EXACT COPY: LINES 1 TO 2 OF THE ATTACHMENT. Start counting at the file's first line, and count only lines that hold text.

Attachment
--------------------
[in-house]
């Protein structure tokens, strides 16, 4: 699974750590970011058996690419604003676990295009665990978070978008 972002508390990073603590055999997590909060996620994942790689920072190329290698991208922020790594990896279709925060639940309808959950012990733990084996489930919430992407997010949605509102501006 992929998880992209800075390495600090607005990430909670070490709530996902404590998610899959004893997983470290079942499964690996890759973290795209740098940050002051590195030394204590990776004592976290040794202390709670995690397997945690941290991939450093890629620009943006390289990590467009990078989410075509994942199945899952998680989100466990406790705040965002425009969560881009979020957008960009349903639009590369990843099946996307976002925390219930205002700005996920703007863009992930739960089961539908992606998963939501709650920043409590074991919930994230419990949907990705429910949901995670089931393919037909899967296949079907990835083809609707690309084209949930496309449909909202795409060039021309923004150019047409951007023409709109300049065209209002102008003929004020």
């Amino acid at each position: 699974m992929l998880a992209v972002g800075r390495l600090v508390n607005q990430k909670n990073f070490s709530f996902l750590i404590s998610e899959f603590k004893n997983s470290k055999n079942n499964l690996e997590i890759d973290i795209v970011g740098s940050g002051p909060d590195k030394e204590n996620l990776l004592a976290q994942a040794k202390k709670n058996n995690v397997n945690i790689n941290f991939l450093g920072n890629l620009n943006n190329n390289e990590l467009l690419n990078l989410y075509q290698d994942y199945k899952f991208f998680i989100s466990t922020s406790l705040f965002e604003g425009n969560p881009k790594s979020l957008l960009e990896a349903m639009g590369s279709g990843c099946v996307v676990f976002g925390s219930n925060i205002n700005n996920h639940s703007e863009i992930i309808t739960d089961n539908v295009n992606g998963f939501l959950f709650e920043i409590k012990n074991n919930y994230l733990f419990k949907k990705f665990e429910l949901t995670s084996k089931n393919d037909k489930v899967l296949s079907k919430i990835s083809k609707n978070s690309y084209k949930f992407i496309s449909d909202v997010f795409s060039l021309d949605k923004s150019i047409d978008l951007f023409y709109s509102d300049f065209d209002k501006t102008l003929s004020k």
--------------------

[in-house]
């Protein structure tokens, strides 16, 4: 699974750590970011058996690419604003676990295009665990978070978008 972002508390990073603590055999997590909060996620994942790689920072190329290698991208922020790594990896279709925060639940309808959950012990733990084996489930919430992407997010949605509102501006 992929998880992209800075390495600090607005990430909670070490709530996902404590998610899959004893997983470290079942499964690996890759973290795209740098940050002051590195030394204590990776004592976290040794202390709670995690397997945690941290991939450093890629620009943006390289990590467009990078989410075509994942199945899952998680989100466990406790705040965002425009969560881009979020957008960009349903639009590369990843099946996307976002925390219930205002700005996920703007863009992930739960089961539908992606998963939501709650920043409590074991919930994230419990949907990705429910949901995670089931393919037909899967296949079907990835083809609707690309084209949930496309449909909202795409060039021309923004150019047409951007023409709109300049065209209002102008003929004020």